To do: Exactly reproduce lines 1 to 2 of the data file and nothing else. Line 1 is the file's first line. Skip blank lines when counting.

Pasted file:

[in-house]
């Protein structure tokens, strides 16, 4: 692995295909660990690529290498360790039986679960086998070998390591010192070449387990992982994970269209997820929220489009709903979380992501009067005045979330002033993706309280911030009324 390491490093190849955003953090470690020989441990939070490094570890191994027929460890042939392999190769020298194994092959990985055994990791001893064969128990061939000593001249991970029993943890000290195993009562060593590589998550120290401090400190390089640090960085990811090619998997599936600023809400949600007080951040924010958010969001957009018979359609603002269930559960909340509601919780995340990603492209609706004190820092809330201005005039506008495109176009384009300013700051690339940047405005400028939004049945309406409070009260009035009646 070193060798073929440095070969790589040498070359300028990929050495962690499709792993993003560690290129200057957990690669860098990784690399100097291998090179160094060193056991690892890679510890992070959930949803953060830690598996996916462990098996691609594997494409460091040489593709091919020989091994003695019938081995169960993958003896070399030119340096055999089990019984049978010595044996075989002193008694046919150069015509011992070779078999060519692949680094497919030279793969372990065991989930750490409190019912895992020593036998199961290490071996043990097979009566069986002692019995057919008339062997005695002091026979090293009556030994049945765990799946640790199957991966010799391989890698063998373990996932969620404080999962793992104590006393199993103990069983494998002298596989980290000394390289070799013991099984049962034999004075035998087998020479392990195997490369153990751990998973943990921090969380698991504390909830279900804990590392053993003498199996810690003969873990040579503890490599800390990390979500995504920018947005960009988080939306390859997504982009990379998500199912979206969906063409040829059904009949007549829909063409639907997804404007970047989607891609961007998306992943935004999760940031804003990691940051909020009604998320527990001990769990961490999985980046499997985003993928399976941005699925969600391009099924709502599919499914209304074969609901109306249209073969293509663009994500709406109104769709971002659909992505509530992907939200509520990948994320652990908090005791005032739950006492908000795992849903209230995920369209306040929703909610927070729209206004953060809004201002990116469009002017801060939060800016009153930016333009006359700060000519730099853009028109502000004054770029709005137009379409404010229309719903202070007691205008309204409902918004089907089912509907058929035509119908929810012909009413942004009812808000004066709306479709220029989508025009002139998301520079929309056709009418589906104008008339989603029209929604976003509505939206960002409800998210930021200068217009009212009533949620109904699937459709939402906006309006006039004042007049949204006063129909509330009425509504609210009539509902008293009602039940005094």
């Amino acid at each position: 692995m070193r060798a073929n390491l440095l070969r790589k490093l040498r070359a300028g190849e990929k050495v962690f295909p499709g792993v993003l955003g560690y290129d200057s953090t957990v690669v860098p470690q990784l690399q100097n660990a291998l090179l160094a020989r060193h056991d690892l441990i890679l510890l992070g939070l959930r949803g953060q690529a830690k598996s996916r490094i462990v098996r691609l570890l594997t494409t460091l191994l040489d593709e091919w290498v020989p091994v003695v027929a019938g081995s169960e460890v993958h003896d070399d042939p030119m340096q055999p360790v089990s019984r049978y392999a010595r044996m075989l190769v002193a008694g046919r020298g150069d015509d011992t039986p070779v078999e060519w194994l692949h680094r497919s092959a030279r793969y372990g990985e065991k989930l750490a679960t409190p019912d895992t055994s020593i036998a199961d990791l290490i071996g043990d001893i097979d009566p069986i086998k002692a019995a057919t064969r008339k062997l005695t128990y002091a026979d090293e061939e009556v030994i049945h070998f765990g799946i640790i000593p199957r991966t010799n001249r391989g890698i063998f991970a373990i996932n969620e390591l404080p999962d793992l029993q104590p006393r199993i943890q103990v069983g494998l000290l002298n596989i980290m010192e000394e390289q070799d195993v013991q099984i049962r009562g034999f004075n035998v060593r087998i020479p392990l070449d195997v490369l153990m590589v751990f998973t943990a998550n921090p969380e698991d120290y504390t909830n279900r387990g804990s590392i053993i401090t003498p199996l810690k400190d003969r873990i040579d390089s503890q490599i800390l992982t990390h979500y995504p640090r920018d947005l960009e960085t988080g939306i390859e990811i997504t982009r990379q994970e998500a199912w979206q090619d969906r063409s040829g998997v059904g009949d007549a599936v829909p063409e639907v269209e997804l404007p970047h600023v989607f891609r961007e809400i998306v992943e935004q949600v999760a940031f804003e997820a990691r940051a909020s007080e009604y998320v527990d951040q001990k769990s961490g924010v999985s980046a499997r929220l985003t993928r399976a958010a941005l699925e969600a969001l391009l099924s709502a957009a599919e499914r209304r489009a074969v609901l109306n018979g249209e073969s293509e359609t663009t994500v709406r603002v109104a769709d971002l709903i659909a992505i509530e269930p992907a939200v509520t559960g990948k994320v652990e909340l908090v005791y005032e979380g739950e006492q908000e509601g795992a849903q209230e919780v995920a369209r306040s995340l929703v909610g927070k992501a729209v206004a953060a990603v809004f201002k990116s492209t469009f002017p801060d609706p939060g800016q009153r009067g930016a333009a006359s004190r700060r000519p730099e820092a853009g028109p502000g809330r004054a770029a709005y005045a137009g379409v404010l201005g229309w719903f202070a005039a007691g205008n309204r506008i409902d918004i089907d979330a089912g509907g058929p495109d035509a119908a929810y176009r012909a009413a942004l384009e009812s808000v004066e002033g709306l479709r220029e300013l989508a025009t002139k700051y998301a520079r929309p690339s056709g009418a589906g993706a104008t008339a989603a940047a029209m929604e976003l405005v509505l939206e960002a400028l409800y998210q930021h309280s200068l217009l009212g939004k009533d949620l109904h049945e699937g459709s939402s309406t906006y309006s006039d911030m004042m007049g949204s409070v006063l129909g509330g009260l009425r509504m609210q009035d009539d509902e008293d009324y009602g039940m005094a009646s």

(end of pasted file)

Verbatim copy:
[in-house]
């Protein structure tokens, strides 16, 4: 692995295909660990690529290498360790039986679960086998070998390591010192070449387990992982994970269209997820929220489009709903979380992501009067005045979330002033993706309280911030009324 390491490093190849955003953090470690020989441990939070490094570890191994027929460890042939392999190769020298194994092959990985055994990791001893064969128990061939000593001249991970029993943890000290195993009562060593590589998550120290401090400190390089640090960085990811090619998997599936600023809400949600007080951040924010958010969001957009018979359609603002269930559960909340509601919780995340990603492209609706004190820092809330201005005039506008495109176009384009300013700051690339940047405005400028939004049945309406409070009260009035009646 070193060798073929440095070969790589040498070359300028990929050495962690499709792993993003560690290129200057957990690669860098990784690399100097291998090179160094060193056991690892890679510890992070959930949803953060830690598996996916462990098996691609594997494409460091040489593709091919020989091994003695019938081995169960993958003896070399030119340096055999089990019984049978010595044996075989002193008694046919150069015509011992070779078999060519692949680094497919030279793969372990065991989930750490409190019912895992020593036998199961290490071996043990097979009566069986002692019995057919008339062997005695002091026979090293009556030994049945765990799946640790199957991966010799391989890698063998373990996932969620404080999962793992104590006393199993103990069983494998002298596989980290000394390289070799013991099984049962034999004075035998087998020479392990195997490369153990751990998973943990921090969380698991504390909830279900804990590392053993003498199996810690003969873990040579503890490599800390990390979500995504920018947005960009988080939306390859997504982009990379998500199912979206969906063409040829059904009949007549829909063409639907997804404007970047989607891609961007998306992943935004999760940031804003990691940051909020009604998320527990001990769990961490999985980046499997985003993928399976941005699925969600391009099924709502599919499914209304074969609901109306249209073969293509663009994500709406109104769709971002659909992505509530992907939200509520990948994320652990908090005791005032739950006492908000795992849903209230995920369209306040929703909610927070729209206004953060809004201002990116469009002017801060939060800016009153930016333009006359700060000519730099853009028109502000004054770029709005137009379409404010229309719903202070007691205008309204409902918004089907089912509907058929035509119908929810012909009413942004009812808000004066709306479709220029989508025009002139998301520079929309056709009418589906104008008339989603029209929604976003509505939206960002409800998210930021200068217009009212009533949620109904699937459709939402906006309006006039004042007049949204006063129909509330009425509504609210009539509902008293009602039940005094």